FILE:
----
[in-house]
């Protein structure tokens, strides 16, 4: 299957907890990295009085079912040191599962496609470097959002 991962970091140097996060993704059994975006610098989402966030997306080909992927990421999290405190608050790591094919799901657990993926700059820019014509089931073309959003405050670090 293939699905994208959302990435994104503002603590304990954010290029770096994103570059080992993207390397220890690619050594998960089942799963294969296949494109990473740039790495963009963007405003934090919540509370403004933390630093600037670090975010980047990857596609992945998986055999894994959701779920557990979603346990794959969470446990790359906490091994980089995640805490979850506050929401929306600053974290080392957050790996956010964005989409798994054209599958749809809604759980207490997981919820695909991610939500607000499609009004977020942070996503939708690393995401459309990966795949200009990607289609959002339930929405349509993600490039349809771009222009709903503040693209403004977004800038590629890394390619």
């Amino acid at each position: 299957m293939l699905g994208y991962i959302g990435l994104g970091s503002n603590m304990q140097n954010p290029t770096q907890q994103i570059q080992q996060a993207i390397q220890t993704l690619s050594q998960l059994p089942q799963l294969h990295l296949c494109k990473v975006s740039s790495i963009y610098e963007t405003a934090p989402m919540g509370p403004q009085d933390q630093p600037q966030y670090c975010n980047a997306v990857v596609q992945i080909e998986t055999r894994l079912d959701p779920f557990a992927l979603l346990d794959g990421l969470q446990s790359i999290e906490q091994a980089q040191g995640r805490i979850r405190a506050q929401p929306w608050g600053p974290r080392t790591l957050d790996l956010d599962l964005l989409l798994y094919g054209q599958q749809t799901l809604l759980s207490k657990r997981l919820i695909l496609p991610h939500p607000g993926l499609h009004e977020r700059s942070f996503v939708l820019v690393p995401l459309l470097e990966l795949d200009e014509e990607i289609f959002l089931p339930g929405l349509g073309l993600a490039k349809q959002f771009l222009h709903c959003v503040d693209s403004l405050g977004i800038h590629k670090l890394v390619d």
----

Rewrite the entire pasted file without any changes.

[in-house]
């Protein structure tokens, strides 16, 4: 299957907890990295009085079912040191599962496609470097959002 991962970091140097996060993704059994975006610098989402966030997306080909992927990421999290405190608050790591094919799901657990993926700059820019014509089931073309959003405050670090 293939699905994208959302990435994104503002603590304990954010290029770096994103570059080992993207390397220890690619050594998960089942799963294969296949494109990473740039790495963009963007405003934090919540509370403004933390630093600037670090975010980047990857596609992945998986055999894994959701779920557990979603346990794959969470446990790359906490091994980089995640805490979850506050929401929306600053974290080392957050790996956010964005989409798994054209599958749809809604759980207490997981919820695909991610939500607000499609009004977020942070996503939708690393995401459309990966795949200009990607289609959002339930929405349509993600490039349809771009222009709903503040693209403004977004800038590629890394390619």
């Amino acid at each position: 299957m293939l699905g994208y991962i959302g990435l994104g970091s503002n603590m304990q140097n954010p290029t770096q907890q994103i570059q080992q996060a993207i390397q220890t993704l690619s050594q998960l059994p089942q799963l294969h990295l296949c494109k990473v975006s740039s790495i963009y610098e963007t405003a934090p989402m919540g509370p403004q009085d933390q630093p600037q966030y670090c975010n980047a997306v990857v596609q992945i080909e998986t055999r894994l079912d959701p779920f557990a992927l979603l346990d794959g990421l969470q446990s790359i999290e906490q091994a980089q040191g995640r805490i979850r405190a506050q929401p929306w608050g600053p974290r080392t790591l957050d790996l956010d599962l964005l989409l798994y094919g054209q599958q749809t799901l809604l759980s207490k657990r997981l919820i695909l496609p991610h939500p607000g993926l499609h009004e977020r700059s942070f996503v939708l820019v690393p995401l459309l470097e990966l795949d200009e014509e990607i289609f959002l089931p339930g929405l349509g073309l993600a490039k349809q959002f771009l222009h709903c959003v503040d693209s403004l405050g977004i800038h590629k670090l890394v390619d």